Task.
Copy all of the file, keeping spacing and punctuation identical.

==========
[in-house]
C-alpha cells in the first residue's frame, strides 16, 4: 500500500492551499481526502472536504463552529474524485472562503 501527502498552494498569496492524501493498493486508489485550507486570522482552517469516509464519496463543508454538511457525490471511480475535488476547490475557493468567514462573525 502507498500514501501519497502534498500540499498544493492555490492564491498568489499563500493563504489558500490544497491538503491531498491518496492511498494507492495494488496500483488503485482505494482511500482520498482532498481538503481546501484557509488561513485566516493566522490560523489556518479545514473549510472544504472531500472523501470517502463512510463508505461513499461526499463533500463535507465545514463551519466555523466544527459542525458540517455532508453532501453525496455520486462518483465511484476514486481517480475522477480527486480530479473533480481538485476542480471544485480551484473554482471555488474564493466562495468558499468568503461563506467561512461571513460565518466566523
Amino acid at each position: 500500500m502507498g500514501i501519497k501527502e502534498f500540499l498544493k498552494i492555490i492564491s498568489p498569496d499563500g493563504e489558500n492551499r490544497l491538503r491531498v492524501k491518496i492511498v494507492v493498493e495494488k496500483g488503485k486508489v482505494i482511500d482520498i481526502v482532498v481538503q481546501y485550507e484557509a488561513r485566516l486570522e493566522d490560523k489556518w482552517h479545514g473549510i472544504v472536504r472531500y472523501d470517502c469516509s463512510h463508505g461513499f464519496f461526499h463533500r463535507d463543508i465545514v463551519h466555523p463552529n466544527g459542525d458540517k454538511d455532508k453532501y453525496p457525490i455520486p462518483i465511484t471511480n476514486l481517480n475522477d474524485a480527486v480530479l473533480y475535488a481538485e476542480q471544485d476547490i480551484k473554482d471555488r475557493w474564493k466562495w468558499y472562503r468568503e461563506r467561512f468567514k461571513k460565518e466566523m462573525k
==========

[in-house]
C-alpha cells in the first residue's frame, strides 16, 4: 500500500492551499481526502472536504463552529474524485472562503 501527502498552494498569496492524501493498493486508489485550507486570522482552517469516509464519496463543508454538511457525490471511480475535488476547490475557493468567514462573525 502507498500514501501519497502534498500540499498544493492555490492564491498568489499563500493563504489558500490544497491538503491531498491518496492511498494507492495494488496500483488503485482505494482511500482520498482532498481538503481546501484557509488561513485566516493566522490560523489556518479545514473549510472544504472531500472523501470517502463512510463508505461513499461526499463533500463535507465545514463551519466555523466544527459542525458540517455532508453532501453525496455520486462518483465511484476514486481517480475522477480527486480530479473533480481538485476542480471544485480551484473554482471555488474564493466562495468558499468568503461563506467561512461571513460565518466566523
Amino acid at each position: 500500500m502507498g500514501i501519497k501527502e502534498f500540499l498544493k498552494i492555490i492564491s498568489p498569496d499563500g493563504e489558500n492551499r490544497l491538503r491531498v492524501k491518496i492511498v494507492v493498493e495494488k496500483g488503485k486508489v482505494i482511500d482520498i481526502v482532498v481538503q481546501y485550507e484557509a488561513r485566516l486570522e493566522d490560523k489556518w482552517h479545514g473549510i472544504v472536504r472531500y472523501d470517502c469516509s463512510h463508505g461513499f464519496f461526499h463533500r463535507d463543508i465545514v463551519h466555523p463552529n466544527g459542525d458540517k454538511d455532508k453532501y453525496p457525490i455520486p462518483i465511484t471511480n476514486l481517480n475522477d474524485a480527486v480530479l473533480y475535488a481538485e476542480q471544485d476547490i480551484k473554482d471555488r475557493w474564493k466562495w468558499y472562503r468568503e461563506r467561512f468567514k461571513k460565518e466566523m462573525k